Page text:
Using creativity to change Africa.

The creative act is not an act of creation in the sense of the Old Testament. It does not create something out of nothing; it uncovers, selects, re-shuffles, combines, synthesizes already existing facts, ideas, faculties, skills. The more familiar the parts, the more striking the new whole.

Koestler’s law of creativity

It is a simple but very profound quote that represents the power and value of creativity in life. And this is not merely artistic endeavors but also scientific. Our quest as Africans to solve our problems must stem from an intimate interaction with our context at all levels. Our attempts to create new innovations and solutions doesn’t arise out of thin air but by careful and strict interaction with the world we are living in by:

  1. UNCOVERING: the wealth and treasures hidden within the continent. Africa has untold reserves of wealth that are yet to be uncovered and fully maximized. One of the most important activities for African entrepreneurs is to go on a journey of discovery.
  2. SELECTING: choosing the right paths to solve problems. Everything from agriculture, biotech to neurosciences represents a path towards solving some of our problems. We cannot approach Africa’s problems from a reductionist viewpoint but rather develop a more constructivist and conversational approach. Through practical interaction and conversation between different subject areas that we will uncover more striking and impressive solutions.
  3. RE-SHUFFLING: The ability to recycle and reapply knowledge and information. There are 3 types of knowledge, Tacit (locked in the minds of people), Explicit (formalized and documented for consumption) and Executable (knowledge applied repeatedly to achieve a result). Bionics is the of mechanical systems that function like living organisms or parts of living organisms. How can we use what we observe in nature to mechanize the continent?
  4. COMBINING: being able to combine different subject areas to develop better and more sustainable solutions. As our perspective of the world becomes more complex it naturally follows that we need to develop more comprehensive solutions. The business in the food industry needs to have a better appreciation of finance as well ICT to improve accessibility to the market. Marketers need to be better psychologists and sociologists to reach their customers. Doctors need to be better economists to understand the demands and pressures encumbering their patients. According to Professor Lohn of Steinbeis University the fundamental question as we develop better solutions is whether a different, parallel technology can be used to achieve the same benefit? Or is someone already using a parallel technology (AI in medicine) to deliver services.
  5. SYNTHESIZING: through bisociation creating innovative solutions. How is the sea connected to a landlocked country like Zimbabwe? The very concept of being landlocked deprives Zimbabwean entrepreneurs from understanding the dynamics of global economics. If Zimbabwean entrepreneurs discover that 90% of the world’s economy is on the high seas it would change their approach to export and the strategies thereof (A landlocked shipping company). Bisociation is when one mixes concepts from two different contexts normally considered separate by the literal processes of the mind e.g. a landlocked country and the sea.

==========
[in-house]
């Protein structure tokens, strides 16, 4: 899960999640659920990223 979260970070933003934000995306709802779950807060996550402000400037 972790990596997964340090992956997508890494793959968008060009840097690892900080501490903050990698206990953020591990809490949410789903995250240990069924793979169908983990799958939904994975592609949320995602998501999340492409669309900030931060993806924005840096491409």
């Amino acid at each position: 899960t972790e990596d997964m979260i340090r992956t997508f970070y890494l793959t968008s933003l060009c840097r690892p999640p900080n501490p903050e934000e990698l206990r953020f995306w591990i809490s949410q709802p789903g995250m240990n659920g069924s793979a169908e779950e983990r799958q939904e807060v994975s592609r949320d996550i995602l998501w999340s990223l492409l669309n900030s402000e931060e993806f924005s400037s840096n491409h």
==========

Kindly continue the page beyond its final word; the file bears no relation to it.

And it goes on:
To achieve this level of creativity that will create more striking and relevant innovations we need to :

  1. Improve our appreciation of already existing facts: the potential of Africa is more apparent than we think.
  2. Interrogate ideas and concepts: there is nothing new under the sun rather there will always be more diverse interpretations of what is under the sun. A letter, Morse code, the telephone and a mobile phone all represent interpretations of communication throughout the ages.
  3. Harness the faculties and skills on the continent: the wealth of 1 billion brains can not and should not be underestimated. Africa has an amazing trove of knowledge spanning different cultures and languages. It may often be viewed as a disadvantage but if we truly appreciate the power of familiarity in relation to creativity it could become our greatest strength.

The Power of Familiarity

Does familiarity lead to loss of respect for someone or something? In some cases yes. But in the case of creativity it can unlock more possibilities. “The more familiar the parts the more striking the whole.” People are looking for solutions to a problem. In this postmodern era this means embracing complexity. Superficial ideas are unsustainable and by and large impractical. To develop better solutions, businesses in Africa need to become deeply familiar and intimate with their customers and the context they exist in.

The principle mark of genius is not perfection but originality, the opening of new frontiers. Arthur Koestler

Our aim in Africa should be to strive to unlock and discover new frontiers, develop new perspectives, reach newer and higher heights. I believe this is possible especially when we embrace our problems and look at them with a keener and more curious eye; the eye of creativity and innovation.

Musekiwa is a prolific and eccentric author with amazing titles suitable for business strategy and daily living, which he has published.

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